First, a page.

The US Department of Transport has said that 35 per cent of the Mexican trucks that entered the country last year were put out of service for significant safety violations. The implications of this ruling are of obvious concern to the apparel sector. 

There has been little question as to whether the Bush administration will reverse the Clinton administration's ban on Mexican trucks entering the United States, despite a commitment under NAFTA that access was to be expanded from border zones to all states by January 1, 2000.  

So it comes as no surprise that President George W Bush has taken the first step to ease the tensions by restating his position that free trade obligates the United States to open its highways to Mexican trucks. 

The Clinton administration, citing safety concerns, but also under pressure from unions representing US truckers, refused to implement the NAFTA provisions. That move, in turn, forced Mexico to close its borders to US over-the-road transport. 

A NAFTA dispute resolution panel, which was composed of two Americans, two Mexicans and a neutral member from the United Kingdom, ruled in February that keeping the trucks out violated NAFTA. 


"Bush is focused on ensuring that the American public does not share roadways with unsafe Mexican vehicles"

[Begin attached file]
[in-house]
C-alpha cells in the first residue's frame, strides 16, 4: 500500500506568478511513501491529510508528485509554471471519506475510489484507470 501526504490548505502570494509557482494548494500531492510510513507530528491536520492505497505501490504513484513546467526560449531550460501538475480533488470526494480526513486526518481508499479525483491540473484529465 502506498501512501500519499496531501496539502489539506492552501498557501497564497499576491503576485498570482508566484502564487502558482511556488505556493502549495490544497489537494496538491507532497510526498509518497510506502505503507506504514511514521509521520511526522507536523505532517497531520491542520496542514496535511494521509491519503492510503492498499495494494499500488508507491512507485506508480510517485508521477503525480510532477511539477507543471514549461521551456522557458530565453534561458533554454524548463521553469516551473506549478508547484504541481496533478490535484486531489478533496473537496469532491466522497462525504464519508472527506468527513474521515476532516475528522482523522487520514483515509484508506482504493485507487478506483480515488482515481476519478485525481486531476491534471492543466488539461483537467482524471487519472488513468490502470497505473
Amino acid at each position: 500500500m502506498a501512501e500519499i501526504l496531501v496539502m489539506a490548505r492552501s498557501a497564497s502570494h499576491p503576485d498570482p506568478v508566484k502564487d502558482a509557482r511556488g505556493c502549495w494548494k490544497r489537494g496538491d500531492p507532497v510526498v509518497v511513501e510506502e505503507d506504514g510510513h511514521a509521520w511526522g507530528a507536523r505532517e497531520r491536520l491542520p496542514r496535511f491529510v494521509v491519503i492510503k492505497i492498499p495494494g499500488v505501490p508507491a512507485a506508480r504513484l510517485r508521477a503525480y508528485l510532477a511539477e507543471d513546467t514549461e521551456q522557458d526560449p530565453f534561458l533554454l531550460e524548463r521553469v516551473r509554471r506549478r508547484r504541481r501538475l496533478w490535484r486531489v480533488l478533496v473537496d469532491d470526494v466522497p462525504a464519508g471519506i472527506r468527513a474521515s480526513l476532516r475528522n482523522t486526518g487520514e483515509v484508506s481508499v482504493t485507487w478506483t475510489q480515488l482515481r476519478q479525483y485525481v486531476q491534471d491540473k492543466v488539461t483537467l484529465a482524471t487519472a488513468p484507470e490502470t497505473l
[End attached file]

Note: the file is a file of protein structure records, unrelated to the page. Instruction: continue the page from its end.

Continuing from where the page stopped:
White House spokeswoman Claire Buchan said that Bush, in keeping with a view he outlined during the campaign, is committed to letting Mexican trucks into the United States and is focused on ensuring that the American public does not share roadways with unsafe Mexican vehicles.  

Buchan stated: "One thing I want to stress that is pointed out in the report is that the NAFTA rules in no way inhibit the United States' ability to set [its] own highway safety standards and the safety standards drivers must abide by. We have not made a decision on how to do it," she added, "but the report indicated that we may use our US highway safety standards." 

Mexican Deputy Transport Minister Aaron Dychter reported that 184 Mexican trucking firms have applied to transport cargo across the US border. He also noted that Mexico has now "harmonised" its safety standards to meet those of the United States. 

However, the US Department of Transportation said that 35 per cent of the Mexican trucks that entered the country last year were put out of service for significant safety violations. In contrast, Canada has a truck inspection programme similar to the US system, and its truckers are allowed access to all US roadways.  

Mexico has no such system. Given this situation, Joan Claybrook, president of Public Citizen, a Washington, DC-based non-profit organisation, stressed that it is "imperative to continue to limit the access of dangerous Mexican trucks even if it means paying trade sanctions." 

On the other hand, there was positive reaction from the American Trucking Associations (ATA) - with a caveat. President


"ATA strongly believes that motor carriers operating in the United States, no matter what their nationality, must abide by US safety standards"
Walter McCormick Jr said: "ATA strongly believes that motor carriers operating in the United States, no matter what their nationality, must abide by US safety standards." 

At the other end of the spectrum, the US Chamber of Commerce hailed the panel's ruling. Thomas J Donohue, president and CEO, stated: "This ruling is an important step forward. NAFTA has been a tremendous success, doubling our trade with Mexico in the past five years." 

By Jules Abend.